Suleika Jaouad: You’ve had an unusual path when it comes to school and education. How important was it for you to study writing in a classroom setting?
Lidia Yuknavitch: Oh, this is a terrible answer! In some ways, it wasn’t important at all for me to study writing in a classroom. Since I teach writing in classrooms, that’s a weird thing to say, but I flunked out of college, I’ll just say, more than two times. It wasn’t anything to do with college — it was me. It was an inability to sit still and to have a reason to be there. Until I had a reason, I really wasn’t listening or engaged in any way. I just thought it was something people made you do when you hit a certain age. What brought me back to college was feeling engaged by literature and realizing it was a world I could inhabit. From that day forward, I was hungry, and I loved everything about being in college.
I think if you want to write, you should write. What path or what form that takes is incredibly individual. If you’re an artist and you’re searching for forms of self-expression, you have to invent your own path. My life experiences, if you wrote them down on a list, look a little crooked, and who cares?
SJ: When did you first consider yourself a writer?
LY: I think compared to some people it was kind of late. I didn’t consider myself a writer until my writing came back and bit me in the ass. I experienced some serious grief and trauma and even psychosis when my daughter died in 1986. One of the things that came out of me during that period of time was a bunch of gibberish writing in notepads, written in really tiny letters, Ted Kaczynski–style. Later, when I got help and some more stability in my life, I looked back in the notebooks, and embedded within the gibberish was some storytelling. I could see it, and I liked it. [Later this would become the material for The Chronology of Water.]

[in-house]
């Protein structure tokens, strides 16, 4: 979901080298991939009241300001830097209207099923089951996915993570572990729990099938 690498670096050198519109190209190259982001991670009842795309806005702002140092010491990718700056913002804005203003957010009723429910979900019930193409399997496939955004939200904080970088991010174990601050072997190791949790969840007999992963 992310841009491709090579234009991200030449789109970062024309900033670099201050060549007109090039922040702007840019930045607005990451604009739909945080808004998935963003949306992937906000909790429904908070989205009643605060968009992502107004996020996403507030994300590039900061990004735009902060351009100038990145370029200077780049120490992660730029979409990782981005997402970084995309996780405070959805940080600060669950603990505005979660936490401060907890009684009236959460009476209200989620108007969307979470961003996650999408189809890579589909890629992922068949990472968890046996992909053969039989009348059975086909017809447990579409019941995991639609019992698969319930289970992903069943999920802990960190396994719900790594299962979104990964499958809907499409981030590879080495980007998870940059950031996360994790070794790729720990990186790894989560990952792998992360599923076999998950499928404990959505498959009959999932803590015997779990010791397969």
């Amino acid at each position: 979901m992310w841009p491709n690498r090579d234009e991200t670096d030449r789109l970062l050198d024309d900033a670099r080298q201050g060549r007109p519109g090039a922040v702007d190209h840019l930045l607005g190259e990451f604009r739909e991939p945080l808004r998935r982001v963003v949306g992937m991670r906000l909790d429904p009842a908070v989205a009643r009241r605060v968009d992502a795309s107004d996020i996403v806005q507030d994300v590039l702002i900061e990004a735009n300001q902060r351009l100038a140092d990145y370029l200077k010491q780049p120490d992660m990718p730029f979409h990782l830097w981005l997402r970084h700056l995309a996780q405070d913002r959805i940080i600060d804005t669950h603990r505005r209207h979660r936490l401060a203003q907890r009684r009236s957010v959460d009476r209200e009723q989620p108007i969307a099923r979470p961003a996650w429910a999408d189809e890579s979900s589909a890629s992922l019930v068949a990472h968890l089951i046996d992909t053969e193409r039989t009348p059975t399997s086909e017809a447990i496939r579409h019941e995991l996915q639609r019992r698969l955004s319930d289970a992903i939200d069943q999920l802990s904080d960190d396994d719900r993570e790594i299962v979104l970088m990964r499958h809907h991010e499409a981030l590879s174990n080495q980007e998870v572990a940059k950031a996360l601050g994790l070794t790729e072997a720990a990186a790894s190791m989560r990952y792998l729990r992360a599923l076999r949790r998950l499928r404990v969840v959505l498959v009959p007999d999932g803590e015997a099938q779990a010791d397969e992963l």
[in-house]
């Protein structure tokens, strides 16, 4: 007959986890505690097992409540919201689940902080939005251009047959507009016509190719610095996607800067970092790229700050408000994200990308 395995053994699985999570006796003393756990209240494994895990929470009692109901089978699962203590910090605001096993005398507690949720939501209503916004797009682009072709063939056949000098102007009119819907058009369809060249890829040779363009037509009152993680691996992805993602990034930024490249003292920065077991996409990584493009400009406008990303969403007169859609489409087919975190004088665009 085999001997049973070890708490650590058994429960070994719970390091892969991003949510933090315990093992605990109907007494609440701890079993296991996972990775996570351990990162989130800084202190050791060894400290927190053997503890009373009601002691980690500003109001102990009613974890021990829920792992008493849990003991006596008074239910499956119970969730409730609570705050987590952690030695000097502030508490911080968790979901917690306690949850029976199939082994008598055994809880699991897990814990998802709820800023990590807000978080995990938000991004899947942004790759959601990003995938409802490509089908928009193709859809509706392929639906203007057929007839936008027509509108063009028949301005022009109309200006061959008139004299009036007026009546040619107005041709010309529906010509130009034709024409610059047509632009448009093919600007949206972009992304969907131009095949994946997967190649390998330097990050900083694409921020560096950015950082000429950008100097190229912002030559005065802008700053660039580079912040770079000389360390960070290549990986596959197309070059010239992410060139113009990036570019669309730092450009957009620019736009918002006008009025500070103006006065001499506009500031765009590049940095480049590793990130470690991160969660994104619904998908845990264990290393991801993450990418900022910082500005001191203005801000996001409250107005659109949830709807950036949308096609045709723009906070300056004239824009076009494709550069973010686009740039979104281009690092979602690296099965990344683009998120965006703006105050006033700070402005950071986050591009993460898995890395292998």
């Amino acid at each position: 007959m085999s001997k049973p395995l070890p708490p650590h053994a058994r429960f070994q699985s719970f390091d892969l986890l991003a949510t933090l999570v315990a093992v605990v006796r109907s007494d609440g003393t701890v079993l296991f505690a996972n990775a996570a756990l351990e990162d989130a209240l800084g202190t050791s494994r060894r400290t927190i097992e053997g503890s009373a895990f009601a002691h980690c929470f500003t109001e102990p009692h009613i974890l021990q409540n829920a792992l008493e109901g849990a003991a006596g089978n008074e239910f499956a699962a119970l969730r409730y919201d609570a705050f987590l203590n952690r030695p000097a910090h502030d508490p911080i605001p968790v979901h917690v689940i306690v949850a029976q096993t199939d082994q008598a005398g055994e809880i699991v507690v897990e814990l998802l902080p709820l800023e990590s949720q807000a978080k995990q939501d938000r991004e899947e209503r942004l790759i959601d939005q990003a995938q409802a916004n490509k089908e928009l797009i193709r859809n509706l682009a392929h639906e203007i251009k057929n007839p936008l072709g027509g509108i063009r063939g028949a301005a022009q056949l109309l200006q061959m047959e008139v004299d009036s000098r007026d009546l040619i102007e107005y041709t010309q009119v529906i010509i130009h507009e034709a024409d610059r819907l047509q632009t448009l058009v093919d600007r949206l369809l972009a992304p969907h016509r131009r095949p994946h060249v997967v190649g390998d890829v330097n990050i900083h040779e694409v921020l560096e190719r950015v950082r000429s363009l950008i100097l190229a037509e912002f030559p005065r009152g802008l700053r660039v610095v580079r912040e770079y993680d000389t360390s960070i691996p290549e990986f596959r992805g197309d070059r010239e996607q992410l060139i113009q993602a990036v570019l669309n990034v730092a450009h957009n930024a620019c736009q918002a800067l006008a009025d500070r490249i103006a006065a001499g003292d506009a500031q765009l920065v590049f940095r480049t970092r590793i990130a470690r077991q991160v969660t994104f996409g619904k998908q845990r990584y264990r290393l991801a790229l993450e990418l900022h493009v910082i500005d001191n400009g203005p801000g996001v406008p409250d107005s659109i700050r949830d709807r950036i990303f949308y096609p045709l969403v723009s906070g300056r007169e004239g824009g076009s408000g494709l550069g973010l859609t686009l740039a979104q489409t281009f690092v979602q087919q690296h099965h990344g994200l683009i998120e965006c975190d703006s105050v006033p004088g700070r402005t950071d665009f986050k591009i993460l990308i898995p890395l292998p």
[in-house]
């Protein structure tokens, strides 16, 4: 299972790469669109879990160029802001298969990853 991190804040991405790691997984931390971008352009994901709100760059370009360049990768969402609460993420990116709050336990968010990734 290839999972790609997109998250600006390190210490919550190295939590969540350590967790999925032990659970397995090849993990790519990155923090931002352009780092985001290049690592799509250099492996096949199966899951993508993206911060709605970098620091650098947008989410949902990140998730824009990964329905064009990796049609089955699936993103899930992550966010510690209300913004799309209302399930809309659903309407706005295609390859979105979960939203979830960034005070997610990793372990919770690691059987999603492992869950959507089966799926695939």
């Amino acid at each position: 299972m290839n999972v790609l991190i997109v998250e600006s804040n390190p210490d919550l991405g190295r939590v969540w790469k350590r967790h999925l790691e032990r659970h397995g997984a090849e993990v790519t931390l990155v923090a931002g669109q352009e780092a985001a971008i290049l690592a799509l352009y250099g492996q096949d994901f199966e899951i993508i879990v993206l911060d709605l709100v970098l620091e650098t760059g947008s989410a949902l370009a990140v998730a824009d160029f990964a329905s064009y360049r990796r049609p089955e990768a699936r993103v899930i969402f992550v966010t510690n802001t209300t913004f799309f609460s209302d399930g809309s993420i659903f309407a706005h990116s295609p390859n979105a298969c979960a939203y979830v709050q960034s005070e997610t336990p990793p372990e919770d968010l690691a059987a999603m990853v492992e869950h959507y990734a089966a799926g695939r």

I really didn’t stand up and say, “I’m doing this thing. I like this. It’s good,” until I was somewhere between 26 and 30, but maybe stories always lived in me. My mother was very good at telling “fictions,” so maybe it was already genetically coded in me. I have no idea. I was not a person who dreamed of being a writer in the same way that people say when they were little they did. I didn’t have that. It emerged for me during a period of crisis. I do feel grateful that I was awake enough to see it and step into it, because I’m really not very good at anything else.